# How Investors Can Understand 1 Crucial Aspect Of Sheng Siong Group Ltd’s Business: Inventory Management

Sheng Siong Group Ltd (SGX: OV8), which listed on August 2011, is one of the largest supermarket chains in Singapore. The company’s network of 42 supermarkets in the Garden City are located primarily in the heartlands.

Sheng Siong could be of interest to some investors given its solid long-term stock market performance. Since the close of its trading debut, Sheng Siong’s shares are up by 179%.

As a retailer, Sheng Siong purchases goods in bulk for resale in its stores across Singapore. This makes the management of inventory very important for the company.

In here, I want to assess how well Sheng Siong has been managing its inventory over its last five fiscal years. To do so, I will study two things: (1) Changes in the company’s inventory value compared to changes in revenue; and (2) the inventory days, which is also known as day sales of inventory.

Value of inventory

The ideal case here is to see inventory levels that decline while revenue increases. If not, we’d want to see inventory levels ebb and flow along with revenue.

Here’s a chart showing Sheng Siong’s revenue and inventory over its last five fiscal years:

Source: Sheng Siong’s annual reports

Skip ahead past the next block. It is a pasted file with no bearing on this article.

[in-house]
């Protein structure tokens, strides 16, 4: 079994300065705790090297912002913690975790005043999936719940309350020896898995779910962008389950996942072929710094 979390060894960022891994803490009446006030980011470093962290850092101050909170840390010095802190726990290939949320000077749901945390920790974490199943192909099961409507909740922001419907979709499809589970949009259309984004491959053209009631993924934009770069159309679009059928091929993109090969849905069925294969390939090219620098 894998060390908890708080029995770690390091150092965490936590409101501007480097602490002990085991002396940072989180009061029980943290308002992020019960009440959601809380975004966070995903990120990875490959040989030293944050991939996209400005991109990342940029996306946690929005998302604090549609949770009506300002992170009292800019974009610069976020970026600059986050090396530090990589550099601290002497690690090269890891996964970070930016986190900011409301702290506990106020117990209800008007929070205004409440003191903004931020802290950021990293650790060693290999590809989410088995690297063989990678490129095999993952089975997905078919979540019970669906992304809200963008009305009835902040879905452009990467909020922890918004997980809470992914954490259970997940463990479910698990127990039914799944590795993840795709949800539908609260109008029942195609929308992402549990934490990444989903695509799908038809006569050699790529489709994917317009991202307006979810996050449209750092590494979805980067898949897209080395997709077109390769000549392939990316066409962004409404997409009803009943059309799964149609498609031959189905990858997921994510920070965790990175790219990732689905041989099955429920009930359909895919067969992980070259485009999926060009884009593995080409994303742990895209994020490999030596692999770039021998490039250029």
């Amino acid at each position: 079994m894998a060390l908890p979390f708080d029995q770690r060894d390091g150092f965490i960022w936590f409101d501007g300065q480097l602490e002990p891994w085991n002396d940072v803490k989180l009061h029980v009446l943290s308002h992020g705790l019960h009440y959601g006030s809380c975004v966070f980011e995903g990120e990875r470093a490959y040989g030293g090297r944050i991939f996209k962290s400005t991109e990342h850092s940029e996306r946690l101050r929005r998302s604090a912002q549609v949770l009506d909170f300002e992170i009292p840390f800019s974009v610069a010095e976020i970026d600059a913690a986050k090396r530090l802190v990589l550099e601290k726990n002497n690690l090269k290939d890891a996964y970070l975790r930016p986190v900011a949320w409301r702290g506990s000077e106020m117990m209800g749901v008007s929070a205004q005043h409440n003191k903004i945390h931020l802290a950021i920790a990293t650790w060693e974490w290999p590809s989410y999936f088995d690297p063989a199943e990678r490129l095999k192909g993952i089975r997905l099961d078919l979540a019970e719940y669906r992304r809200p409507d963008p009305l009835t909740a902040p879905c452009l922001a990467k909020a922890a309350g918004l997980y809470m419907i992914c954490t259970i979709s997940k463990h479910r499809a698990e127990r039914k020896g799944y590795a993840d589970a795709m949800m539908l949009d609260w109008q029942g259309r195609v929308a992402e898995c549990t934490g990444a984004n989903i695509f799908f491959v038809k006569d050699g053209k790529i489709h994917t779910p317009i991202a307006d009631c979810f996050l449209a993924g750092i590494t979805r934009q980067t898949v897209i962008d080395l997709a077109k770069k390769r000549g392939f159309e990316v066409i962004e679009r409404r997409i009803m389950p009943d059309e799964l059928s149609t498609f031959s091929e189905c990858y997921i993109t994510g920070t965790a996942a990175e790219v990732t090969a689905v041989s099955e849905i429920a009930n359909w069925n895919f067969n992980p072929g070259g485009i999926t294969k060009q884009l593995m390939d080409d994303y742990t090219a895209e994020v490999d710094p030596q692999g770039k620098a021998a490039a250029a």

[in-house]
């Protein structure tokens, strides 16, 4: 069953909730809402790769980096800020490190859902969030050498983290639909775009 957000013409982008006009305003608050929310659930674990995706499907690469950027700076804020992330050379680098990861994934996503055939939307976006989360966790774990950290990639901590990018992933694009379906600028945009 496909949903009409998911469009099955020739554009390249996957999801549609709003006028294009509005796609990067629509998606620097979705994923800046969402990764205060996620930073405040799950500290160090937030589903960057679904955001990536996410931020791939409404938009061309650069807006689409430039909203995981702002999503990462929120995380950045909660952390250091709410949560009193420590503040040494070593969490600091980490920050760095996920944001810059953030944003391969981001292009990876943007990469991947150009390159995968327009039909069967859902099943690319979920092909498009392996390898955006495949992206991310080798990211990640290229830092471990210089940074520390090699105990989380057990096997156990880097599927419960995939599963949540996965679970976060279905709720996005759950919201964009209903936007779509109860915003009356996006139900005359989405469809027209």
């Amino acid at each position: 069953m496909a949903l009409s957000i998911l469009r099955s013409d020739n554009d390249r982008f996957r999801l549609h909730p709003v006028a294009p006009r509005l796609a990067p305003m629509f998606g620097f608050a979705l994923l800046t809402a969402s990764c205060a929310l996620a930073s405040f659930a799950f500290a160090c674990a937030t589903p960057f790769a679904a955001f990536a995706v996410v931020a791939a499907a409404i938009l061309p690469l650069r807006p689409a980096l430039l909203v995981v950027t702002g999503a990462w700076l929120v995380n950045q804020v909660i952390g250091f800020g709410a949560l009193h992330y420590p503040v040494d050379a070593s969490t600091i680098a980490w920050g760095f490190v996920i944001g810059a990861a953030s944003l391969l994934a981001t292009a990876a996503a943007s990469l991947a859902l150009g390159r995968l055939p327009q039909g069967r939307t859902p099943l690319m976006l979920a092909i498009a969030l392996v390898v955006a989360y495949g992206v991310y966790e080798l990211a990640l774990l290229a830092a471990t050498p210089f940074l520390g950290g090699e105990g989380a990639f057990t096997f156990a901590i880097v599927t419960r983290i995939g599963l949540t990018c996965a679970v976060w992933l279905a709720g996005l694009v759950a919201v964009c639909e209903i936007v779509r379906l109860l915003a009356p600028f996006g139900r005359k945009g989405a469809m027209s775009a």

From 2011 to 2015, Sheng Siong’s revenue and inventory have grown by 32% and 44% respectively. In other words, inventory has increased at a faster pace as compared to revenue.

Inventory days

Put simply, inventory day indicates the average number of days that a business takes to clear its inventory. For example, an inventory days of 50 means there’s an average of 50 days between a retailer buying inventory from its supplier and selling the inventory to customers. Ideally, what we want to see is a stable or declining day sales of inventory.

The metric is calculated with the following formula:

(Closing inventory) / (Cost of sales) x (365 days)

The chart below plots Sheng Siong’s inventory days from 2011 to 2015:

Source: Sheng Siong’s annual reports

What’s worth noting here is that Sheng Siong’s inventory days has increased from 29 to 33 for the period under study.

A Foolish conclusion

In sum, we can observe that Sheng Siong’s inventory management has deteriorated slightly from 2011 to 2015 given the faster increase in inventory value as compared to revenue and the higher inventory days.

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The information provided is for general information purposes only and is not intended to be personalised investment or financial advice. Motley Fool Singapore contributor Lawrence Nga doesn’t own shares in any companies mentioned.